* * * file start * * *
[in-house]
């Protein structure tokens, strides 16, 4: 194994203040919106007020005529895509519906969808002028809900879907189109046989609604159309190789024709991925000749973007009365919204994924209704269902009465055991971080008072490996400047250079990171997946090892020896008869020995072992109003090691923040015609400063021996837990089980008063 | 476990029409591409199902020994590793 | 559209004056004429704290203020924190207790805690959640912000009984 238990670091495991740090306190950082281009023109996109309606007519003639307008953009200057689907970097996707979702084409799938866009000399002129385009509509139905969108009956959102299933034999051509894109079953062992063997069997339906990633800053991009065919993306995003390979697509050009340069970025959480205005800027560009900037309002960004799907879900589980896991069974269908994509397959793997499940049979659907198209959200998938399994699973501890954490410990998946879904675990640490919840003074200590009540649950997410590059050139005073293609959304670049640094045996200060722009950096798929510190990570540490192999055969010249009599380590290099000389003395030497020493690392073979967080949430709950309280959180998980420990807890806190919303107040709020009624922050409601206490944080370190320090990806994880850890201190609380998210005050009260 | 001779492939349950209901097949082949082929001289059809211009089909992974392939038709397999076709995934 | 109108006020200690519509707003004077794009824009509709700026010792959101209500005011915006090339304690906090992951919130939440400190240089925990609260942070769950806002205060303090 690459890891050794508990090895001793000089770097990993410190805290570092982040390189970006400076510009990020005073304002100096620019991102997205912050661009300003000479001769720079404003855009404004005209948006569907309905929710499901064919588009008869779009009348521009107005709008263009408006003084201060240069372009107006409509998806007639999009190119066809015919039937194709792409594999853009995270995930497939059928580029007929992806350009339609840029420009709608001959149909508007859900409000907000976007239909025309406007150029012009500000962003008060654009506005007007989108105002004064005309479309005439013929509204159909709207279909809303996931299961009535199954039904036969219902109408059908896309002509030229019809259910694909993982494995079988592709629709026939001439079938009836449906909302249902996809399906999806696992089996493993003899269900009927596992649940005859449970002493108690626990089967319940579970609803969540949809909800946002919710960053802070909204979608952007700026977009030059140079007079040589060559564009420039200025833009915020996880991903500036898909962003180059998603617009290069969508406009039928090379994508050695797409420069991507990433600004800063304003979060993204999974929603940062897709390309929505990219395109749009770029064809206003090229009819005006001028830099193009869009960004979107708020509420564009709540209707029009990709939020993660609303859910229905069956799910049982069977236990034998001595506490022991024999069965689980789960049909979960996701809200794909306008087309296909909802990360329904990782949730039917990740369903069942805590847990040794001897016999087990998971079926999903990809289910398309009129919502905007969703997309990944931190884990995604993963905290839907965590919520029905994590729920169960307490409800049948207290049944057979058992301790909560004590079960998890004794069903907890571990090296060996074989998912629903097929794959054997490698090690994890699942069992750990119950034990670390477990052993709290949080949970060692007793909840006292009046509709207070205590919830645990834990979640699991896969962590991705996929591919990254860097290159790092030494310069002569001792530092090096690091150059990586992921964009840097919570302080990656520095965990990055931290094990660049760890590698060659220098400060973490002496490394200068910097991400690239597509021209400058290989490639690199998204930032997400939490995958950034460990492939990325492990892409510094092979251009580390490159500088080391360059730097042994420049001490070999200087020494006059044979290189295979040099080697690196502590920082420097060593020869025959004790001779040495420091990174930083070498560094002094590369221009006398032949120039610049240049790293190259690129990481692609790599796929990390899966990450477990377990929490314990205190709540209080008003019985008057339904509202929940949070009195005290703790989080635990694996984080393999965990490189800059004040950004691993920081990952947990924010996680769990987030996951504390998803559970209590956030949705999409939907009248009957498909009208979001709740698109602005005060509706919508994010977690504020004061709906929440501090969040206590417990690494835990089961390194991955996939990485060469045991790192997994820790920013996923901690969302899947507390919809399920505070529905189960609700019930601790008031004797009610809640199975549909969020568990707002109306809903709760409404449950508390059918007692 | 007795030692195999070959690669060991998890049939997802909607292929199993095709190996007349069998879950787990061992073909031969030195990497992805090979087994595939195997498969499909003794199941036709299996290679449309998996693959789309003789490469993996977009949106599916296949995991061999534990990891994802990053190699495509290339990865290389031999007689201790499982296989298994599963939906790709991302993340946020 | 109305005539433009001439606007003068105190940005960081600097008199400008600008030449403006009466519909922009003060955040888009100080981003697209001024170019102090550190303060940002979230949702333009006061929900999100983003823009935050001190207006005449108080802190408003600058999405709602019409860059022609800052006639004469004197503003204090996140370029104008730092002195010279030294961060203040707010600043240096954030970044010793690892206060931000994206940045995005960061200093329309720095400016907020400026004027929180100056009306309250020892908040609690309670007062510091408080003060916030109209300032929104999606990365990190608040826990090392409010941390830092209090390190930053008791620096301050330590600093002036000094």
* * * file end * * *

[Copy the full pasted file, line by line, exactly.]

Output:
[in-house]
């Protein structure tokens, strides 16, 4: 194994203040919106007020005529895509519906969808002028809900879907189109046989609604159309190789024709991925000749973007009365919204994924209704269902009465055991971080008072490996400047250079990171997946090892020896008869020995072992109003090691923040015609400063021996837990089980008063 | 476990029409591409199902020994590793 | 559209004056004429704290203020924190207790805690959640912000009984 238990670091495991740090306190950082281009023109996109309606007519003639307008953009200057689907970097996707979702084409799938866009000399002129385009509509139905969108009956959102299933034999051509894109079953062992063997069997339906990633800053991009065919993306995003390979697509050009340069970025959480205005800027560009900037309002960004799907879900589980896991069974269908994509397959793997499940049979659907198209959200998938399994699973501890954490410990998946879904675990640490919840003074200590009540649950997410590059050139005073293609959304670049640094045996200060722009950096798929510190990570540490192999055969010249009599380590290099000389003395030497020493690392073979967080949430709950309280959180998980420990807890806190919303107040709020009624922050409601206490944080370190320090990806994880850890201190609380998210005050009260 | 001779492939349950209901097949082949082929001289059809211009089909992974392939038709397999076709995934 | 109108006020200690519509707003004077794009824009509709700026010792959101209500005011915006090339304690906090992951919130939440400190240089925990609260942070769950806002205060303090 690459890891050794508990090895001793000089770097990993410190805290570092982040390189970006400076510009990020005073304002100096620019991102997205912050661009300003000479001769720079404003855009404004005209948006569907309905929710499901064919588009008869779009009348521009107005709008263009408006003084201060240069372009107006409509998806007639999009190119066809015919039937194709792409594999853009995270995930497939059928580029007929992806350009339609840029420009709608001959149909508007859900409000907000976007239909025309406007150029012009500000962003008060654009506005007007989108105002004064005309479309005439013929509204159909709207279909809303996931299961009535199954039904036969219902109408059908896309002509030229019809259910694909993982494995079988592709629709026939001439079938009836449906909302249902996809399906999806696992089996493993003899269900009927596992649940005859449970002493108690626990089967319940579970609803969540949809909800946002919710960053802070909204979608952007700026977009030059140079007079040589060559564009420039200025833009915020996880991903500036898909962003180059998603617009290069969508406009039928090379994508050695797409420069991507990433600004800063304003979060993204999974929603940062897709390309929505990219395109749009770029064809206003090229009819005006001028830099193009869009960004979107708020509420564009709540209707029009990709939020993660609303859910229905069956799910049982069977236990034998001595506490022991024999069965689980789960049909979960996701809200794909306008087309296909909802990360329904990782949730039917990740369903069942805590847990040794001897016999087990998971079926999903990809289910398309009129919502905007969703997309990944931190884990995604993963905290839907965590919520029905994590729920169960307490409800049948207290049944057979058992301790909560004590079960998890004794069903907890571990090296060996074989998912629903097929794959054997490698090690994890699942069992750990119950034990670390477990052993709290949080949970060692007793909840006292009046509709207070205590919830645990834990979640699991896969962590991705996929591919990254860097290159790092030494310069002569001792530092090096690091150059990586992921964009840097919570302080990656520095965990990055931290094990660049760890590698060659220098400060973490002496490394200068910097991400690239597509021209400058290989490639690199998204930032997400939490995958950034460990492939990325492990892409510094092979251009580390490159500088080391360059730097042994420049001490070999200087020494006059044979290189295979040099080697690196502590920082420097060593020869025959004790001779040495420091990174930083070498560094002094590369221009006398032949120039610049240049790293190259690129990481692609790599796929990390899966990450477990377990929490314990205190709540209080008003019985008057339904509202929940949070009195005290703790989080635990694996984080393999965990490189800059004040950004691993920081990952947990924010996680769990987030996951504390998803559970209590956030949705999409939907009248009957498909009208979001709740698109602005005060509706919508994010977690504020004061709906929440501090969040206590417990690494835990089961390194991955996939990485060469045991790192997994820790920013996923901690969302899947507390919809399920505070529905189960609700019930601790008031004797009610809640199975549909969020568990707002109306809903709760409404449950508390059918007692 | 007795030692195999070959690669060991998890049939997802909607292929199993095709190996007349069998879950787990061992073909031969030195990497992805090979087994595939195997498969499909003794199941036709299996290679449309998996693959789309003789490469993996977009949106599916296949995991061999534990990891994802990053190699495509290339990865290389031999007689201790499982296989298994599963939906790709991302993340946020 | 109305005539433009001439606007003068105190940005960081600097008199400008600008030449403006009466519909922009003060955040888009100080981003697209001024170019102090550190303060940002979230949702333009006061929900999100983003823009935050001190207006005449108080802190408003600058999405709602019409860059022609800052006639004469004197503003204090996140370029104008730092002195010279030294961060203040707010600043240096954030970044010793690892206060931000994206940045995005960061200093329309720095400016907020400026004027929180100056009306309250020892908040609690309670007062510091408080003060916030109209300032929104999606990365990190608040826990090392409010941390830092209090390190930053008791620096301050330590600093002036000094």